“I do not believe in the cash bail system,” Braveboy said.
Reform of the bail system is a top priority for progressive activists in Maryland and beyond — and several members of the audience stood to cheer her remarks.
“We have a pretty robust pretrial services system, and we are going to recommend that we utilize pretrial services as an alternative to cash bond,” Braveboy said in a follow-up interview last week.
In the same interview, Braveboy talked about some of the other steps she has taken to promote fairness and improve the functioning of her office since taking over from Angela B. Alsobrooks, a Democrat who now serves as county executive:
- Working with police investigators, the medical examiner’s office and others, the state’s attorney’s office has been able to reduce the amount of time it takes to pursue vehicular manslaughter cases. “If we partner with those that are part of the process, we are able to make decisions and get justice for people a lot quicker, and that’s really important for us,” she said.
- Braveboy has established a Conviction and Integrity Unit to look at cases where “defendants believe that they were innocent and they want to prove their innocence.” The unit just received a grant from the U.S. Department of Justice and is working with the Mid-Atlantic Innocence Project, the Howard University School of Law and others.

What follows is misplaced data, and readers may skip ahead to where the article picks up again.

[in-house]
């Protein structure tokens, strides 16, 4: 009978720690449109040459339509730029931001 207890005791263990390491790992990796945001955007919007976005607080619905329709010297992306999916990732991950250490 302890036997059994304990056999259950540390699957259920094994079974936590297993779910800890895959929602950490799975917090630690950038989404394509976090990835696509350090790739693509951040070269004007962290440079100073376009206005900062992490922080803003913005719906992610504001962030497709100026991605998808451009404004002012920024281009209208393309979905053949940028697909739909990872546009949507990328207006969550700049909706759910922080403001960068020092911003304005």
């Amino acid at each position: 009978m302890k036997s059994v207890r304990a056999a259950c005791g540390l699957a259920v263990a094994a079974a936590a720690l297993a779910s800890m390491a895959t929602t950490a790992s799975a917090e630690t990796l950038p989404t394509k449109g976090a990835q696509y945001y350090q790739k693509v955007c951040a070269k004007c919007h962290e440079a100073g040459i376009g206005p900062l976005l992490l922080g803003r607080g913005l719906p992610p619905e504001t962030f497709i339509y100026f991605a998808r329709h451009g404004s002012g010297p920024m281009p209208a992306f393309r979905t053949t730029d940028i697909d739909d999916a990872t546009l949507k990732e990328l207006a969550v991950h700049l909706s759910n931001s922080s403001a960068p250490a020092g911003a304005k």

- Her office is reviewing cases in which juveniles were sentenced to life in prison and have served 30 years or more in state prison. “We have several cases [in which] juvenile lifers are looking for some type of reconsideration,” she said.
- The state’s attorney’s office is now working with Courtney’s House, the Family Justice Center, Catholic Charities, the University of Maryland and others to create a diversion program for commercial sex workers who are charged with prostitution. Many are victims of human trafficking, Braveboy said, and the prosecutor believes it’s possible to come up with a “more appropriate setting” than the courts for those offenses.